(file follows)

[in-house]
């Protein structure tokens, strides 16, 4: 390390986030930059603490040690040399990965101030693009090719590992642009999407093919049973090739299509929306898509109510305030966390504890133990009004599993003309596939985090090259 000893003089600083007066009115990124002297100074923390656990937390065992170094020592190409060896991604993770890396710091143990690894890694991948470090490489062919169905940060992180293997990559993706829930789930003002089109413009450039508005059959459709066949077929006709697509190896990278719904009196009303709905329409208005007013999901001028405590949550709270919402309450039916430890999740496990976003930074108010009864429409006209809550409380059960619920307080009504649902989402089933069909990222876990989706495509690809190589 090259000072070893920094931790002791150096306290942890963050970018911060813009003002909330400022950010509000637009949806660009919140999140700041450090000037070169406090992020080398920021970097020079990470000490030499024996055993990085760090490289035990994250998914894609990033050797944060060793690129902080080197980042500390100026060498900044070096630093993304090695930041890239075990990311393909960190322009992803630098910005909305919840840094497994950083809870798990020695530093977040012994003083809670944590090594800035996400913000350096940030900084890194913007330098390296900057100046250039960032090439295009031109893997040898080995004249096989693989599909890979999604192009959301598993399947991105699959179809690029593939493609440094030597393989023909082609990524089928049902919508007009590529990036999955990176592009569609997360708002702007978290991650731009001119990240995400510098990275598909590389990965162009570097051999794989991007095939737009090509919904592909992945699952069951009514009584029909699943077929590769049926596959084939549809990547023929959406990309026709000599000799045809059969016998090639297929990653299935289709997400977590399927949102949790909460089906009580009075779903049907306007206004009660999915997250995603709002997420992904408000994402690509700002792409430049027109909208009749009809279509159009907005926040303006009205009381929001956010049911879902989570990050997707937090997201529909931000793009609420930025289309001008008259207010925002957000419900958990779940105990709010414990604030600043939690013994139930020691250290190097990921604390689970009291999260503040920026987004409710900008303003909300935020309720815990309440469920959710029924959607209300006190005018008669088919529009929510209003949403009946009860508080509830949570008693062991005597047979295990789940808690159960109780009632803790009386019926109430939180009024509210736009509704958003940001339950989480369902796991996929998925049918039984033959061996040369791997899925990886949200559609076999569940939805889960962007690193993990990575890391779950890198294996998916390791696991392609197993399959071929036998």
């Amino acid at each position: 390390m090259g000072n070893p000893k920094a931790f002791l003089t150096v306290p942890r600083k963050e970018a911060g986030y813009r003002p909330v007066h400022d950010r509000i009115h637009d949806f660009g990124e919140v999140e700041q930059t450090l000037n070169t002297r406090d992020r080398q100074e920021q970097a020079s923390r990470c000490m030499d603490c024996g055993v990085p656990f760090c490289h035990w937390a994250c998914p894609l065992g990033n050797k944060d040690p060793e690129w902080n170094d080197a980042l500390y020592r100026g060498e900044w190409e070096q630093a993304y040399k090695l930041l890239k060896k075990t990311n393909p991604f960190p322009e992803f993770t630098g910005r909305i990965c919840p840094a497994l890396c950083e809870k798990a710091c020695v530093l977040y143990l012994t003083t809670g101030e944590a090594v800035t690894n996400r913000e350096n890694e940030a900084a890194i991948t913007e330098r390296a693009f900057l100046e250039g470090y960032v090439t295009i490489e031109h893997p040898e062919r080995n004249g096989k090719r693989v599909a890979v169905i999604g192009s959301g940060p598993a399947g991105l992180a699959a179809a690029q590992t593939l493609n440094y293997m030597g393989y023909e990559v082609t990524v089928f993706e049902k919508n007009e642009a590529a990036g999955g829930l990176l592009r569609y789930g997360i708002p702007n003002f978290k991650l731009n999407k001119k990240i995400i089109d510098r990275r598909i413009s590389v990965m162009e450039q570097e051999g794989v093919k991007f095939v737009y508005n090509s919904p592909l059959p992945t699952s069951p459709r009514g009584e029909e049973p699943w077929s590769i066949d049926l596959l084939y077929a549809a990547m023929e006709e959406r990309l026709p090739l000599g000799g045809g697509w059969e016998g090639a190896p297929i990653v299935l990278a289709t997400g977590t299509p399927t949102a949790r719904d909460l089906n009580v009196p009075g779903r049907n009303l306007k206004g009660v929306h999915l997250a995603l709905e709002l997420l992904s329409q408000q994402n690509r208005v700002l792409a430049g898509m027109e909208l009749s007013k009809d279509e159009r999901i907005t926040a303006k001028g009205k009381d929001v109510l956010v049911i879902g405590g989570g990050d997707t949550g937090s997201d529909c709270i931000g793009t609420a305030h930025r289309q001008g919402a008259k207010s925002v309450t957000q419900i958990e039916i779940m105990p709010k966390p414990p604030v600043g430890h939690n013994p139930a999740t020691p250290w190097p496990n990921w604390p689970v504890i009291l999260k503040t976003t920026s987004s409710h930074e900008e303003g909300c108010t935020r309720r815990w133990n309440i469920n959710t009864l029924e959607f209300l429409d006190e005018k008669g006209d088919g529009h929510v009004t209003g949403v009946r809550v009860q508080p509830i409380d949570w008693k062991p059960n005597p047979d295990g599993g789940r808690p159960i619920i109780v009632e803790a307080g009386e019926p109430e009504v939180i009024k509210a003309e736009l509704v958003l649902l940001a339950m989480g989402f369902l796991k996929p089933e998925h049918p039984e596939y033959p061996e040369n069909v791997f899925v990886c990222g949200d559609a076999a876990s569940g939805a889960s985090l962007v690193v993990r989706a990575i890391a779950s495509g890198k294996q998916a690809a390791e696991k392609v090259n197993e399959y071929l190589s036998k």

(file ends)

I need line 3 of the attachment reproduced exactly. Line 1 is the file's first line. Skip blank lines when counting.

């Amino acid at each position: 390390m090259g000072n070893p000893k920094a931790f002791l003089t150096v306290p942890r600083k963050e970018a911060g986030y813009r003002p909330v007066h400022d950010r509000i009115h637009d949806f660009g990124e919140v999140e700041q930059t450090l000037n070169t002297r406090d992020r080398q100074e920021q970097a020079s923390r990470c000490m030499d603490c024996g055993v990085p656990f760090c490289h035990w937390a994250c998914p894609l065992g990033n050797k944060d040690p060793e690129w902080n170094d080197a980042l500390y020592r100026g060498e900044w190409e070096q630093a993304y040399k090695l930041l890239k060896k075990t990311n393909p991604f960190p322009e992803f993770t630098g910005r909305i990965c919840p840094a497994l890396c950083e809870k798990a710091c020695v530093l977040y143990l012994t003083t809670g101030e944590a090594v800035t690894n996400r913000e350096n890694e940030a900084a890194i991948t913007e330098r390296a693009f900057l100046e250039g470090y960032v090439t295009i490489e031109h893997p040898e062919r080995n004249g096989k090719r693989v599909a890979v169905i999604g192009s959301g940060p598993a399947g991105l992180a699959a179809a690029q590992t593939l493609n440094y293997m030597g393989y023909e990559v082609t990524v089928f993706e049902k919508n007009e642009a590529a990036g999955g829930l990176l592009r569609y789930g997360i708002p702007n003002f978290k991650l731009n999407k001119k990240i995400i089109d510098r990275r598909i413009s590389v990965m162009e450039q570097e051999g794989v093919k991007f095939v737009y508005n090509s919904p592909l059959p992945t699952s069951p459709r009514g009584e029909e049973p699943w077929s590769i066949d049926l596959l084939y077929a549809a990547m023929e006709e959406r990309l026709p090739l000599g000799g045809g697509w059969e016998g090639a190896p297929i990653v299935l990278a289709t997400g977590t299509p399927t949102a949790r719904d909460l089906n009580v009196p009075g779903r049907n009303l306007k206004g009660v929306h999915l997250a995603l709905e709002l997420l992904s329409q408000q994402n690509r208005v700002l792409a430049g898509m027109e909208l009749s007013k009809d279509e159009r999901i907005t926040a303006k001028g009205k009381d929001v109510l956010v049911i879902g405590g989570g990050d997707t949550g937090s997201d529909c709270i931000g793009t609420a305030h930025r289309q001008g919402a008259k207010s925002v309450t957000q419900i958990e039916i779940m105990p709010k966390p414990p604030v600043g430890h939690n013994p139930a999740t020691p250290w190097p496990n990921w604390p689970v504890i009291l999260k503040t976003t920026s987004s409710h930074e900008e303003g909300c108010t935020r309720r815990w133990n309440i469920n959710t009864l029924e959607f209300l429409d006190e005018k008669g006209d088919g529009h929510v009004t209003g949403v009946r809550v009860q508080p509830i409380d949570w008693k062991p059960n005597p047979d295990g599993g789940r808690p159960i619920i109780v009632e803790a307080g009386e019926p109430e009504v939180i009024k509210a003309e736009l509704v958003l649902l940001a339950m989480g989402f369902l796991k996929p089933e998925h049918p039984e596939y033959p061996e040369n069909v791997f899925v990886c990222g949200d559609a076999a876990s569940g939805a889960s985090l962007v690193v993990r989706a990575i890391a779950s495509g890198k294996q998916a690809a390791e696991k392609v090259n197993e399959y071929l190589s036998k």